As we mark one year in Australia I stare up at the ceiling before I go to bed and think of the words I use nearly all the time. My parents have come to visit from Canada, and I notice the differences in vocabulary a lot more.
It is a coping mechanism, to use slang as much as possible. I still say things from time to time that most people in my life (here) think are weird.
A recent example – a friend wanted me to bring a “jug” to a barbeque so that she could make juice. In Canada we would call it a pitcher. Driving home, I asked for the pitcher back, and she had no idea what I was talking about, and her and another friend started laughing. They laughed at the use of pitcher, but not at the left over label on the jug / pitcher “Jesus Juice” (from a party before we left Canada – sometimes I think I am pretty funny / clever).
I didn’t really think that much had changed between a year ago and today – but it’s snowballed and I’ve realized some very specific and unique things have changed:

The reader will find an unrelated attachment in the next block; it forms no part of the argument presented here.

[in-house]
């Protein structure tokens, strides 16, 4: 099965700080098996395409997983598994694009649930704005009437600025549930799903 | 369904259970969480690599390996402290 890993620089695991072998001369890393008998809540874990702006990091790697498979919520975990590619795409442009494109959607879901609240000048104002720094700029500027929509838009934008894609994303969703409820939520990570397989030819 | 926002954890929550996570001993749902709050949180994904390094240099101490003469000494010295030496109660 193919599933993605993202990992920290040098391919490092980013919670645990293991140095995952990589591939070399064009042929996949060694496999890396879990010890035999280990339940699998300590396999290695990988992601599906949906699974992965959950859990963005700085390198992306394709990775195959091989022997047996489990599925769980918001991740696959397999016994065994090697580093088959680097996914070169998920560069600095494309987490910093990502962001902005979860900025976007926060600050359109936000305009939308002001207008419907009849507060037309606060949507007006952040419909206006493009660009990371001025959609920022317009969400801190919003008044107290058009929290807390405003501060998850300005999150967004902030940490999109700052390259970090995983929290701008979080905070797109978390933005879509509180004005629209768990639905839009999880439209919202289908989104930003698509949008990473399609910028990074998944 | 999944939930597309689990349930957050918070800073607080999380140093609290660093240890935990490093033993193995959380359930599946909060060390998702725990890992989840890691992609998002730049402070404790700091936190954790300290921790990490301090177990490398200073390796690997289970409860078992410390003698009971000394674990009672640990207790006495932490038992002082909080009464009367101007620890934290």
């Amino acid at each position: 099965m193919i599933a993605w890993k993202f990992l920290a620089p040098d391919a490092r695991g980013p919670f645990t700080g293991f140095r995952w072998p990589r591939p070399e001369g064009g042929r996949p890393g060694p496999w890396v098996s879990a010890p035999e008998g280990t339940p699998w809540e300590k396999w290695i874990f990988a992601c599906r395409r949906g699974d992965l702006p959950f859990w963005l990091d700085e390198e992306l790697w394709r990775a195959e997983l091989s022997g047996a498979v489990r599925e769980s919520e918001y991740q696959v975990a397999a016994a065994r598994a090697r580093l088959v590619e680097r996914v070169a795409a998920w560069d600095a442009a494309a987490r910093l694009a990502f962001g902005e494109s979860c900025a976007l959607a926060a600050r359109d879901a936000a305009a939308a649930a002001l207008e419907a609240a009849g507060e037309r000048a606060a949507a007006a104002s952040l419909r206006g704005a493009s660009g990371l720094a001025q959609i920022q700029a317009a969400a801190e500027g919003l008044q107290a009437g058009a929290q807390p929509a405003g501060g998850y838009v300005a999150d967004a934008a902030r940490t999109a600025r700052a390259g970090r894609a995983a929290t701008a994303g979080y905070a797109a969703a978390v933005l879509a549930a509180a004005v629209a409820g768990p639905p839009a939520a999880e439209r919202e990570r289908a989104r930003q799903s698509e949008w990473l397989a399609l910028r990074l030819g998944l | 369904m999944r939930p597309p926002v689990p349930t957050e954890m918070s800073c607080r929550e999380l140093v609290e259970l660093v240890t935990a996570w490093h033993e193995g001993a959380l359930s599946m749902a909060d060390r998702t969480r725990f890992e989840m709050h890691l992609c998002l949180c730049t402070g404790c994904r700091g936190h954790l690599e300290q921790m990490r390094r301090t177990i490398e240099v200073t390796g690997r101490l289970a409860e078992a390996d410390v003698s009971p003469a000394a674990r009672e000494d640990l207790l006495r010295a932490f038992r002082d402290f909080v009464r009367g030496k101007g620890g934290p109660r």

- Can peel and cut up a mango – a year ago it was a juicy mess
- Can make decent guacamole (greek yoghurt, garlic salt, lemon, avocado) AND cut up an avocado properly
- Can drive a manual car
- Can drive a 4×4 manual car
- Not (as) afraid of spiders
- Not (as) afraid of the ocean
- Relationship to the outside world in general
Also – we found a tree frog hiding in the boot / trunk of our wagon/suv. This, of course, was after driving about 25 km to pick up my parents at the airport. There is nowhere to put a fist sized tree frog when you are in the middle of a car park/parking lot.
The frog managed to survive the return trip, and I was able to get him out of the wagon – remembering that human skin is generally not very good for frogs, I grabbed my gardening gloves first.
It looked like he was ok.
Bring on 2014 !
After a fairly consistent run of posting every other day, I stopped writing…here.
I am currently working on another project with my pal, Kate – at Kath or Kate.
As we find our footing on Kath or Kate, I think we are going to be working more with practical, DIY projects. At the present point in time we are focusing on the Holiday season – especially DIY crafts, and things for the home.
As such, So Much to See and Do will remain my alter ego – the part of myself that cannot sit still, and will not spend more than 10 minutes in the kitchen or painting Christmas ornaments. As I get a bit older, and more settled, I’ve started to really enjoy the time I spend on creative projects – however, there still exists a restless 11 year old inside, that just wants to go and jump from activity to activity and see and do stuff.
Keep seeing and doing!